Lawmaker calls for mercury-free flu vaccines
Shots' link to autism spurs effort by Pavley
SACRAMENTO -- After Assemblywoman Fran Pavley raised her microphone in late May to present her proposal to bar the use of a mercury-based preservative in flu vaccines given to young children and pregnant women, she backed away in lip-biting silence.
Before she finished, her presentation was halted three times by invisible but voice-cracking tears.
Eventually, the measure would pass comfortably, but the votes were at first slow to come. When the decisive vote was cast, an opponent loudly groused on the Assembly floor that it had been "a sympathy vote." Two colleagues quickly confronted the complainer to hush him and tell him what he needed to know: Pavley has an autistic son.
Mercury is a known factor that can inhibit fetal brain development and lead to such neurological diseases as mental retardation and autism.
Today, Pavley, D-Agoura Hills, will likely again present her bill to the Assembly, and if her colleagues concur with amendments added in the Senate, this time the measure to require mercury-free flu vaccines will be sent to the desk of Gov. Arnold Schwarz enegger.
Pavley said the bill is not specifically about autism and that the issue does not directly relate to her 26-year-old son David, whose age group was not subject to the high number of pediatric vaccinations that came later. "However," she said, "I do understand the concerns of parents with autistic children."
A 1999 study of such parents found that only a small portion with children born in the 1980s believe immunizations may have caused the disease; a third of those with children born in 1990s believe that.
If enacted, Pavley's bill, AB 2943, would accelerate a national movement to remove the preservative thimerosal, which contains 50 percent ethyl mercury, from children's vaccines. Since 1999, thimerosal has been eliminated in other pediatric vaccines, and the federal Centers for Disease Control and Prevention has urged manufacturers to reduce or eliminate its use in all vaccines.
The CDC recommends that, beginning next year, all children between 6 months and 2 years receive an annual flu vaccine. Pavley's bill would take effect July 1, 2006.
The University of California, Davis, M.I.N.D. Institute, created by the Legislature in part to address a 273 percent increase in the incidence of autism in the state between 1987 and 1998, encourages parents to request thimerosal-free vaccines for their children.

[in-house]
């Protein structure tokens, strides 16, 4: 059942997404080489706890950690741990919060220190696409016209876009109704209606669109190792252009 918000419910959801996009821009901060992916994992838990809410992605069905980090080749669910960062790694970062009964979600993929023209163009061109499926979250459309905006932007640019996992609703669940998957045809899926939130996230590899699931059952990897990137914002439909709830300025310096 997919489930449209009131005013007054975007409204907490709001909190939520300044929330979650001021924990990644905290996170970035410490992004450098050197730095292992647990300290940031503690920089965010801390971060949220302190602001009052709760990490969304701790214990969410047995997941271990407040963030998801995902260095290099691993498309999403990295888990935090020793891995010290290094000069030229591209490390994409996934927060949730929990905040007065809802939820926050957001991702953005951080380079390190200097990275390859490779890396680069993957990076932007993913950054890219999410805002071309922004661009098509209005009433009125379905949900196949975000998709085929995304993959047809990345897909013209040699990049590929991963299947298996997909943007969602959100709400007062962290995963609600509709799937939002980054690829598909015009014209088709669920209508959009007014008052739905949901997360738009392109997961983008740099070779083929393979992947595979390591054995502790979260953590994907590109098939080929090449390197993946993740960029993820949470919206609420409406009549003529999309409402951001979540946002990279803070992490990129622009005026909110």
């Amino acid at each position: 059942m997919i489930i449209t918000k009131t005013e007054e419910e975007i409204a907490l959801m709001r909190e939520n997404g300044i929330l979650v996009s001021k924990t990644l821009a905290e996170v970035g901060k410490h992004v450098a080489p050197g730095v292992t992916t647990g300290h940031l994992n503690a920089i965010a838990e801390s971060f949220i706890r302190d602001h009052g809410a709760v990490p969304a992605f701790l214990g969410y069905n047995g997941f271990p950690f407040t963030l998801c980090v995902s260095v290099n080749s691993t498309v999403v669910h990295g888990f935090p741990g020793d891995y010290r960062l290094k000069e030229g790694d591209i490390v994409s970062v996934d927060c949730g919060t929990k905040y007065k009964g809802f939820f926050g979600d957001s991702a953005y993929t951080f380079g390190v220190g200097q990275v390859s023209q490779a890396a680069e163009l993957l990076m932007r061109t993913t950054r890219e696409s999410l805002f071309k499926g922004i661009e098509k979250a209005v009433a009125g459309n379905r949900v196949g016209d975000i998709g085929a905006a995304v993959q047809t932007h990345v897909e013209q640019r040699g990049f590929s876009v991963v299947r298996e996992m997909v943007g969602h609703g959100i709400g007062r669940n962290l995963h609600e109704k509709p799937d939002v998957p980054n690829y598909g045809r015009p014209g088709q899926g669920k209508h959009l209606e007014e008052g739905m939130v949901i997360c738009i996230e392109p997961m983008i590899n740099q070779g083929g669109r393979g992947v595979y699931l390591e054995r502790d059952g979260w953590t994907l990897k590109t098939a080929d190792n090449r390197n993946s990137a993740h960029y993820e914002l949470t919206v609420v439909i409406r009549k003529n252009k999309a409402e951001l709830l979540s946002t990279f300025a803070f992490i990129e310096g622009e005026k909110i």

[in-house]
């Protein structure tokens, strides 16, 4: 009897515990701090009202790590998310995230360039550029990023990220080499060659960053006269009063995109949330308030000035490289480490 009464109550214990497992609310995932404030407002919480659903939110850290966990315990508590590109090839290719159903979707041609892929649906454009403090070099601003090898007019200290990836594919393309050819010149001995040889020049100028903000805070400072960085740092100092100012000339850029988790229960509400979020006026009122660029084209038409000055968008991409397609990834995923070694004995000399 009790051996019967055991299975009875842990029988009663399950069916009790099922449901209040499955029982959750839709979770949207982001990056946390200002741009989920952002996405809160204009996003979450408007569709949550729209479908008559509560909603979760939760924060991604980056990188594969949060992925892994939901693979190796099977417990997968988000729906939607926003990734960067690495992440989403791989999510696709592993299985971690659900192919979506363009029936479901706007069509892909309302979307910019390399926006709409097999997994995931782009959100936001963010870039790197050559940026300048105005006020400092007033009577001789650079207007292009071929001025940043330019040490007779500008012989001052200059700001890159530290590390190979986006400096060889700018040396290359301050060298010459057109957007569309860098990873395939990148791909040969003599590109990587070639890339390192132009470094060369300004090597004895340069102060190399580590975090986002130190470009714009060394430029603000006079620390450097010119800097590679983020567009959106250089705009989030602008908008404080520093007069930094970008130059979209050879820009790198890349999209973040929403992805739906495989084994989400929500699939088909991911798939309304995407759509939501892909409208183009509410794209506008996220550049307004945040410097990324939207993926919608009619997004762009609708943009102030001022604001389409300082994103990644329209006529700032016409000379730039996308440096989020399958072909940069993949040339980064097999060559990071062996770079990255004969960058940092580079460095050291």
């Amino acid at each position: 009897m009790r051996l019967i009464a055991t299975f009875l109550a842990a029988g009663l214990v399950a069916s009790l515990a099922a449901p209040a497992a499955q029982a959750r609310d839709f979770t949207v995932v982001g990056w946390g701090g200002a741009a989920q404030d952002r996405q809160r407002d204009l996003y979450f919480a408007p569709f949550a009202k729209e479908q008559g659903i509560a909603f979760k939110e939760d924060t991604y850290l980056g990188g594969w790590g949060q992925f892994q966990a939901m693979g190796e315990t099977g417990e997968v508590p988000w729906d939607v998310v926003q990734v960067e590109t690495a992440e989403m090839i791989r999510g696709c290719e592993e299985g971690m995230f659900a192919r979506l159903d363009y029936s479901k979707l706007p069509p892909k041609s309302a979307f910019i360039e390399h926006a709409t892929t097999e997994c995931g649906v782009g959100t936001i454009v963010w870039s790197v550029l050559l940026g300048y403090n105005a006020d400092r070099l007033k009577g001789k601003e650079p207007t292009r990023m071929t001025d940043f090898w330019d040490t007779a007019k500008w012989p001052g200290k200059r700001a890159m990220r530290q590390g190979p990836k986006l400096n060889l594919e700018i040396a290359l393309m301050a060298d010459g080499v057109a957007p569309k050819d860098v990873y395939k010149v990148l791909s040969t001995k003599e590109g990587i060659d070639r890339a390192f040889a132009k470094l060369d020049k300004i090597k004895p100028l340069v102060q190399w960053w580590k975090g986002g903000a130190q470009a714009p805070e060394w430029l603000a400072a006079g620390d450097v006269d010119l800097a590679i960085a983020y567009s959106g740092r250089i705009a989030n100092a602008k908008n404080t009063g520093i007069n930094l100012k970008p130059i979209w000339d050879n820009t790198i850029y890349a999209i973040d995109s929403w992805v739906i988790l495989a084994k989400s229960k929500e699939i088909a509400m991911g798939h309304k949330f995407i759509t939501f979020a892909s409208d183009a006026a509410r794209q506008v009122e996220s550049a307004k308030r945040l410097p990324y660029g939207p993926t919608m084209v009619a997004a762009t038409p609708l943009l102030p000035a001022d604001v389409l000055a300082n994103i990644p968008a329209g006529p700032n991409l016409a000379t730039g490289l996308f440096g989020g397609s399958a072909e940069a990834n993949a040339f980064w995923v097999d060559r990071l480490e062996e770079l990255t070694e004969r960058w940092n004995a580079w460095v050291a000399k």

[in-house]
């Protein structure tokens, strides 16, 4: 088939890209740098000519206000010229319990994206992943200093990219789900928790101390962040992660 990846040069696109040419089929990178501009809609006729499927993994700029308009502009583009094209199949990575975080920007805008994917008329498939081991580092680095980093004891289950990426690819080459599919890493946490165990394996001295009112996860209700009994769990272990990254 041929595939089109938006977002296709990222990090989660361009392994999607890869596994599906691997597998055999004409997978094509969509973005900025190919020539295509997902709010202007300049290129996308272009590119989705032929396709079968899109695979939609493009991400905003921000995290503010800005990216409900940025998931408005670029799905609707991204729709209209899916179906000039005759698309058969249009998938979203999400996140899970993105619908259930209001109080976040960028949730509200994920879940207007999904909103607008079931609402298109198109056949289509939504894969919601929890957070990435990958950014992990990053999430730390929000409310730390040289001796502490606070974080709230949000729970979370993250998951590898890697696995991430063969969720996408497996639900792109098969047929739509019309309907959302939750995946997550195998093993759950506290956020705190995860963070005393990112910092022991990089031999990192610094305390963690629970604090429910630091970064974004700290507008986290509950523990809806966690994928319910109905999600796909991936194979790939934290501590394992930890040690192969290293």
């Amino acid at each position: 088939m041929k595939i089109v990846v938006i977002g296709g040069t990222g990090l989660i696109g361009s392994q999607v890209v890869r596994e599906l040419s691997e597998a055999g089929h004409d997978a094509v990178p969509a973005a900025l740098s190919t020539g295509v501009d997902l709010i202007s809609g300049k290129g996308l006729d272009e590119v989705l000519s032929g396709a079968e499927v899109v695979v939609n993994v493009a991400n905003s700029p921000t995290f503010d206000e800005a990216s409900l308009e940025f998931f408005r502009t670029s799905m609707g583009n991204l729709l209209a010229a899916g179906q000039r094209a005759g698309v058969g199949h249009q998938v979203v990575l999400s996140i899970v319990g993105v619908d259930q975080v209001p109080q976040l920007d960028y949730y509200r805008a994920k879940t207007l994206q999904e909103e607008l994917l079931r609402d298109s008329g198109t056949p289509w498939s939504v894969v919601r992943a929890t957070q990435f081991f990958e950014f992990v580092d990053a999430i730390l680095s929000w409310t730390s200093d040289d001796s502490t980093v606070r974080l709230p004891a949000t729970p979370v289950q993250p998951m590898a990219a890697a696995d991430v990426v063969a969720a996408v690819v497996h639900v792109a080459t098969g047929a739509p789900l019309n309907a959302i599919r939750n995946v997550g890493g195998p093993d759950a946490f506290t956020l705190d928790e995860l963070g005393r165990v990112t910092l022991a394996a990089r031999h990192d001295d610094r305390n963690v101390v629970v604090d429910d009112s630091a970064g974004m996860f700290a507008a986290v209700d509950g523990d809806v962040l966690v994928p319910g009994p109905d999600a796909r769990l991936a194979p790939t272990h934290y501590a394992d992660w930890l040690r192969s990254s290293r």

Critics, including the vaccine-maker Aventis Pasteur and Republicans in the Legislature, say the proposal would put the state out in front of the responsible federal health authorities and potentially discourage parents from having their children vaccinated against influenza.
Sen. Sam Aanestad, R-Grass Valley, an oral surgeon, argued against the bill earlier this week before it passed the Senate on a party-line vote.
"This bill is neither based on science nor is it based on necessity," Aanestad said.
He argued that the industry was in the process of converting to mercury-free vaccines and that a law in California to mandate that the process be accelerated would create "a significant problem with the delivery of vaccines."
The bill allows the state Department of Health and Human Services to waive the requirement in the event of a vaccine shortage.
Department officials have told Pavley they are opposed to the bill, and the Department of Finance has written a letter of opposition. Those two arms of the Schwarzenegger administration will likely recommend that the governor veto the bill should it reach his desk.
Isaac Pessah, a molecular biologist and researcher with the M.I.N.D. Institute, described the measure as a sound and "very cautious piece of legislation."
While only one study, performed on mice, has found a direct link between thimerosal and autism, Pessah said the underlying scientific justification for a ban is more clear.
"One has to ask, is mercury a neuro-developmental toxicant? The answer is that clearly it is," Pessah said. "Is thimerosal different from other mercury toxicants? The answer is no."